Dave Kung

Professor of Mathematics

Dave Kung


Dave fell in love with both mathematics and music at a very early age. After flirting with (and the rejecting) a music major, he completed three degrees from the University of Wisconsin - Madison, all in mathematics, before joining the faculty at St. Mary's College of Maryland. His 12-lecture DVD course "How Music and Mathematics Relate" was recently released by the Teaching Company. Teaming with other mathematicians, he has worked to improve mathematics literacy and responsible citizenship by developing curriculum materials for a Math For Social Justice course. He has authored many articles on topics in harmonic analysis and mathematics education, is the recipient of numerous awards including the 2004 Homer Dodge Award for teaching excellence by a junior faculty member at SMCM, and the 2006 John M. Smith teaching award from the local section of the MAA. His has lectured widely on Math & Music, including giving the 2010 Undergraduate Lecture in Mathematics at the Joint Math Meetings, and is the incoming Director of the MAA's Project NExT.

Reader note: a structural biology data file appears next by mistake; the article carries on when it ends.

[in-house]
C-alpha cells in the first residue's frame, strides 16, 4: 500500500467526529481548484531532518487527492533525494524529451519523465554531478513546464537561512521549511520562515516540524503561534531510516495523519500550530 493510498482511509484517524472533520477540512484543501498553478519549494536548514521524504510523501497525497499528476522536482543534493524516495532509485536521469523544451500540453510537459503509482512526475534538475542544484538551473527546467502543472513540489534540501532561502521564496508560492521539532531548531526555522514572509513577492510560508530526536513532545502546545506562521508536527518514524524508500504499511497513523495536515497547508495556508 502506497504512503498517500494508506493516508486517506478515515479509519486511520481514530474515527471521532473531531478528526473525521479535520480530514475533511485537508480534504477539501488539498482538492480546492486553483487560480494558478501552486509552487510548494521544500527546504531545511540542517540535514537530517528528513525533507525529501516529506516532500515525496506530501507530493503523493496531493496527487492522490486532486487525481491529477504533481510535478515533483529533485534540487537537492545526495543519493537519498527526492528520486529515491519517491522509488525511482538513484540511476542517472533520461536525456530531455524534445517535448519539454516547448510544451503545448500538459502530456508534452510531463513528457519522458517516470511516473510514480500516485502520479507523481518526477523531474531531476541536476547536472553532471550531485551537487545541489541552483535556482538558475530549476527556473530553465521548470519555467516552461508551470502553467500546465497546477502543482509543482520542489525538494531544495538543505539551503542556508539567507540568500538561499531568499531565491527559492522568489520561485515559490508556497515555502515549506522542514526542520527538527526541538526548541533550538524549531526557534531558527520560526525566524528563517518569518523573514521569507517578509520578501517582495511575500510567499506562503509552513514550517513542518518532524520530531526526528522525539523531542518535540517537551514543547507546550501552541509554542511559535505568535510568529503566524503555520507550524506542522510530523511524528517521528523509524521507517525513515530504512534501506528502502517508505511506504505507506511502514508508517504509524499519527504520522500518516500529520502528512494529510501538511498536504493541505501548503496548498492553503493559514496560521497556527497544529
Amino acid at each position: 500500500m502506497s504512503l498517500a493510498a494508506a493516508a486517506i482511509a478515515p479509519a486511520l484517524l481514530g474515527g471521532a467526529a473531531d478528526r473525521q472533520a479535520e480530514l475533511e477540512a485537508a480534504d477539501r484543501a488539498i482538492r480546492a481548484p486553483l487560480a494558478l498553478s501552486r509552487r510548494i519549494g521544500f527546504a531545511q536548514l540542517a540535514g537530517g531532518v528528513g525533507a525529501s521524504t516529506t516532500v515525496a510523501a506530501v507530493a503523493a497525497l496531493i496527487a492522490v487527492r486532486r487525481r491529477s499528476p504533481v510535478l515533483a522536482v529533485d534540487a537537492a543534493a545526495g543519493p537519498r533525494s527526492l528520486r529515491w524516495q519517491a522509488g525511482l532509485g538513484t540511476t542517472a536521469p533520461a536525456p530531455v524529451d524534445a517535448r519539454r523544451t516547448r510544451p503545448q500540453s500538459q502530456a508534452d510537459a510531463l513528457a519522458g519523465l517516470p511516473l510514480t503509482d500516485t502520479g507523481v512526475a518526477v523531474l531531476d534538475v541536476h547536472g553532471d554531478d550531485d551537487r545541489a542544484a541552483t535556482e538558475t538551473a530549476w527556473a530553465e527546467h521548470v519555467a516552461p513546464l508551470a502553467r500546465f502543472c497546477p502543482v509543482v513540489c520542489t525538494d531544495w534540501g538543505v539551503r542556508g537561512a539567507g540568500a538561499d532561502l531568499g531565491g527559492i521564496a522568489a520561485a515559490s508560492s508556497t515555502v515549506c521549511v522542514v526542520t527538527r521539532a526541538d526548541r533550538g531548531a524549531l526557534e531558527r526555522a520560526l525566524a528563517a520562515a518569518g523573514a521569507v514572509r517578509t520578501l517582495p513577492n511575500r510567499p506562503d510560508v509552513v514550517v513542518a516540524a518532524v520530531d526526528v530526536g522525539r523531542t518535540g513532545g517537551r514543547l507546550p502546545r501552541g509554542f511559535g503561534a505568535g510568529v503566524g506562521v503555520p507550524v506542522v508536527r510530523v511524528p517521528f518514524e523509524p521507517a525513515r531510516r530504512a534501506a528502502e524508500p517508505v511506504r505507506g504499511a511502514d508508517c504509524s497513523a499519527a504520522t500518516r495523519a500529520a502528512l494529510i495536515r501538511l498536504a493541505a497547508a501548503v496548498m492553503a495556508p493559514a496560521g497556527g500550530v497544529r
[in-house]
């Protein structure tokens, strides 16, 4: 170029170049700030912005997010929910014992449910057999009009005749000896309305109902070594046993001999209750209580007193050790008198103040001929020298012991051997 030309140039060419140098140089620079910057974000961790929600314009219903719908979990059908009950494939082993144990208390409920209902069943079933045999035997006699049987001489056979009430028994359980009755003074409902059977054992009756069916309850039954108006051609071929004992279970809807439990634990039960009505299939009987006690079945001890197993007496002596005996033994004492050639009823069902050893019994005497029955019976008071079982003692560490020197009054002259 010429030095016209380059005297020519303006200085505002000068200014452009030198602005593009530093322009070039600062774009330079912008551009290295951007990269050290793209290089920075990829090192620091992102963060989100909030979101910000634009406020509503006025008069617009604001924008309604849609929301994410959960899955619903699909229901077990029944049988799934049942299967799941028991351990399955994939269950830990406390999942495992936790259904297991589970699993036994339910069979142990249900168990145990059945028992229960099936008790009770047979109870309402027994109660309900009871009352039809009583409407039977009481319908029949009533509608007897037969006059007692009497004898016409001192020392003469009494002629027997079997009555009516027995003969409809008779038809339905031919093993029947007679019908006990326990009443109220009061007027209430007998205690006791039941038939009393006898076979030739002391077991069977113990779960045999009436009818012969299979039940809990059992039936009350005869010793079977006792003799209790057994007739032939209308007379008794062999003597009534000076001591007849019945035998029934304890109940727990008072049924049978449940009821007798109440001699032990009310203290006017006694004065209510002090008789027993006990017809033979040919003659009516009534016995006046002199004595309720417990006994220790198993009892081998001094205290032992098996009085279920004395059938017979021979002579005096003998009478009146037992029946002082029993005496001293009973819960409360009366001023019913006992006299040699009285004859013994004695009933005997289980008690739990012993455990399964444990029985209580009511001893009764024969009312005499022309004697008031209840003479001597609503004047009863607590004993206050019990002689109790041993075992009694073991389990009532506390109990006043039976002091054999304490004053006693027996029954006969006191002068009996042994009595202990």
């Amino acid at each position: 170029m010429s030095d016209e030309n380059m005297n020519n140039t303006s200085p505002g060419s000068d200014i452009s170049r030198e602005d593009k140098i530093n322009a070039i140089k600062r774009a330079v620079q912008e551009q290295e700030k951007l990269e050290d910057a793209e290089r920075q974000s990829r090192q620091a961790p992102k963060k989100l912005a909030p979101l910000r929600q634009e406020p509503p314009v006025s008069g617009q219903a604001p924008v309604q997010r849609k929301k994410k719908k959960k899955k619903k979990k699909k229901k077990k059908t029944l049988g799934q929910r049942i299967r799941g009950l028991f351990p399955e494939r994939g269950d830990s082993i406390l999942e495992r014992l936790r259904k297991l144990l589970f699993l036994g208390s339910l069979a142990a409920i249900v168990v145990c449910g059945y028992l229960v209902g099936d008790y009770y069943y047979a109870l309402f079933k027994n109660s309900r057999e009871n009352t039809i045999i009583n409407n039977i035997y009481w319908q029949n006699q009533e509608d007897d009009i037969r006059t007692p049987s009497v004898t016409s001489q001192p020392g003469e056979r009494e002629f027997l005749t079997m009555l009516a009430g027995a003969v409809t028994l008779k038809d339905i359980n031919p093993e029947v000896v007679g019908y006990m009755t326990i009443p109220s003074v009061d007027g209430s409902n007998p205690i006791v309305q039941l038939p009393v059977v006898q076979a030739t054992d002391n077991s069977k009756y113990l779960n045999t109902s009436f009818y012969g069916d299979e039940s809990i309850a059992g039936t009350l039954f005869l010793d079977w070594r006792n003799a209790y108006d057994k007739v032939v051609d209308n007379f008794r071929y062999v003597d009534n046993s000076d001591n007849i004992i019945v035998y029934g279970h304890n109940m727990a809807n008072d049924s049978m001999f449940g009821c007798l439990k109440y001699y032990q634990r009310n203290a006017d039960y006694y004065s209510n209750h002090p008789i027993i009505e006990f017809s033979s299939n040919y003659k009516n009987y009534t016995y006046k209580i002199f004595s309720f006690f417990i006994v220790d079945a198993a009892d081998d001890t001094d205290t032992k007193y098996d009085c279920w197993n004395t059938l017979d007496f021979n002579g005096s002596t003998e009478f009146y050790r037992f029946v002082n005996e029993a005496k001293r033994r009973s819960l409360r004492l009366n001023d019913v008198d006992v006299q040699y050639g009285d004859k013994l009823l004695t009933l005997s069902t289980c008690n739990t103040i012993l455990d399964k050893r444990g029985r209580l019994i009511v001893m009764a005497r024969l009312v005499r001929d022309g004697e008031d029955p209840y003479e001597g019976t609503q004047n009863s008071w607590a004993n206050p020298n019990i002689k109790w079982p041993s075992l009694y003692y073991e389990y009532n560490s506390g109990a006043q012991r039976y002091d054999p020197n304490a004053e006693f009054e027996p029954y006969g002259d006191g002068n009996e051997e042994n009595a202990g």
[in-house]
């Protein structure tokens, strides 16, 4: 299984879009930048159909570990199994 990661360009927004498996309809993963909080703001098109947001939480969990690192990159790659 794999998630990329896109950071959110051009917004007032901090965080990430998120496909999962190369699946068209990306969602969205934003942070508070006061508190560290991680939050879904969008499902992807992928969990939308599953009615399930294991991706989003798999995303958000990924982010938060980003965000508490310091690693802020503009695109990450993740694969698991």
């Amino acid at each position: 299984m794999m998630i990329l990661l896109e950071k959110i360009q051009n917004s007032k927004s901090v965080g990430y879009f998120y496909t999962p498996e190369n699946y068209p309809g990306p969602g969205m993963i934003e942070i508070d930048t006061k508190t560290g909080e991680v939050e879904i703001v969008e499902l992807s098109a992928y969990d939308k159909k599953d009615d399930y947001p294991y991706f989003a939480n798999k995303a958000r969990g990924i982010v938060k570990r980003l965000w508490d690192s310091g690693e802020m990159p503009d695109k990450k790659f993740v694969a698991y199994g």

Areas of Research Specialization

  • Mathematics Education
  • Math & Music
  • Math & Social Justice

Areas of Teaching Specialization

  • Analysis
  • Introduction of Proofs


  • B.S. in Mathematics at University of Wisconsin - Madison, 1994
  • M.A. in Mathematics at University of Wisconsin - Madison, 1996
  • Ph.D. in Mathematics (Harmonic Analysis) at University of Wisconsin - Madison, 2000


  • Named Direct of MAA's Project NExT

    >Dr. Kung was recently named as incoming Director of the Mathematical Association of America's Project NExT. This professional development program serves 80 new mathematics faculty every year.

  • DVD Lectures on Math & Music released

    The Great Courses released Dr. Kung's lectures, "How Music and Mathematics Relate". The twelve lecture series, based on his first-year seminar at SMCM, exposes the mathematics underlying the musical experience, from a single vibration of a violin string to the algorithms encoding music in an mp3 file. Throughout, mathematical concepts are vividly illustrated by Dr. Kung on the violin.